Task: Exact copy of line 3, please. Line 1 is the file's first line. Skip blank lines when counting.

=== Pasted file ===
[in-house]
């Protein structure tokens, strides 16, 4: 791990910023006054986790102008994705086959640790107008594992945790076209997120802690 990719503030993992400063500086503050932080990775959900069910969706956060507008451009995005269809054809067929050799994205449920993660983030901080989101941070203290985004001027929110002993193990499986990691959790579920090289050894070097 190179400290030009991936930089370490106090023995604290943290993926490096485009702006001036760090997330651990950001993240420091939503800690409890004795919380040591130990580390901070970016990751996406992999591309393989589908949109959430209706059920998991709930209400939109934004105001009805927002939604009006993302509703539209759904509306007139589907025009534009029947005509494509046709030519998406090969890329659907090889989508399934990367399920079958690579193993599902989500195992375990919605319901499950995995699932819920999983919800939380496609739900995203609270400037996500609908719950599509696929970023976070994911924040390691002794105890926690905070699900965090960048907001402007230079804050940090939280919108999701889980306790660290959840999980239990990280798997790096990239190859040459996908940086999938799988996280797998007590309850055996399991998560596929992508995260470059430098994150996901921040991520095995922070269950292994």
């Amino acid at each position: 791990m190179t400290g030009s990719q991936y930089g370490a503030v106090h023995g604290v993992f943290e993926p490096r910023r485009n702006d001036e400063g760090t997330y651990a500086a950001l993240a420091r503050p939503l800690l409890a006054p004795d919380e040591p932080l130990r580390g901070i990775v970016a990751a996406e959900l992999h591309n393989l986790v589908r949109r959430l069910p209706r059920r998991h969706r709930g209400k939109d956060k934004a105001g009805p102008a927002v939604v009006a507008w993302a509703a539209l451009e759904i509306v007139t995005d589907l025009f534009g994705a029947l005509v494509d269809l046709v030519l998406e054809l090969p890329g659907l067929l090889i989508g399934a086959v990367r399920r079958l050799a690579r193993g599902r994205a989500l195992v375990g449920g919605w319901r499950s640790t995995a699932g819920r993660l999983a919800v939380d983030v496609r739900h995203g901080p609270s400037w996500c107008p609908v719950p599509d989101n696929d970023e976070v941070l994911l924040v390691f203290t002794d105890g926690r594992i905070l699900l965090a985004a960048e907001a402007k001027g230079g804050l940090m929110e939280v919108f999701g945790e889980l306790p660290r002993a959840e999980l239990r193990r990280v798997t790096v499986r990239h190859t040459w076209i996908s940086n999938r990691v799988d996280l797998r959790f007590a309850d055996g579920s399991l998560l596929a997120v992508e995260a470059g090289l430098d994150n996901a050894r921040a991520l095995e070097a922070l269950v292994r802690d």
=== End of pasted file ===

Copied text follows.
């Amino acid at each position: 791990m190179t400290g030009s990719q991936y930089g370490a503030v106090h023995g604290v993992f943290e993926p490096r910023r485009n702006d001036e400063g760090t997330y651990a500086a950001l993240a420091r503050p939503l800690l409890a006054p004795d919380e040591p932080l130990r580390g901070i990775v970016a990751a996406e959900l992999h591309n393989l986790v589908r949109r959430l069910p209706r059920r998991h969706r709930g209400k939109d956060k934004a105001g009805p102008a927002v939604v009006a507008w993302a509703a539209l451009e759904i509306v007139t995005d589907l025009f534009g994705a029947l005509v494509d269809l046709v030519l998406e054809l090969p890329g659907l067929l090889i989508g399934a086959v990367r399920r079958l050799a690579r193993g599902r994205a989500l195992v375990g449920g919605w319901r499950s640790t995995a699932g819920r993660l999983a919800v939380d983030v496609r739900h995203g901080p609270s400037w996500c107008p609908v719950p599509d989101n696929d970023e976070v941070l994911l924040v390691f203290t002794d105890g926690r594992i905070l699900l965090a985004a960048e907001a402007k001027g230079g804050l940090m929110e939280v919108f999701g945790e889980l306790p660290r002993a959840e999980l239990r193990r990280v798997t790096v499986r990239h190859t040459w076209i996908s940086n999938r990691v799988d996280l797998r959790f007590a309850d055996g579920s399991l998560l596929a997120v992508e995260a470059g090289l430098d994150n996901a050894r921040a991520l095995e070097a922070l269950v292994r802690d």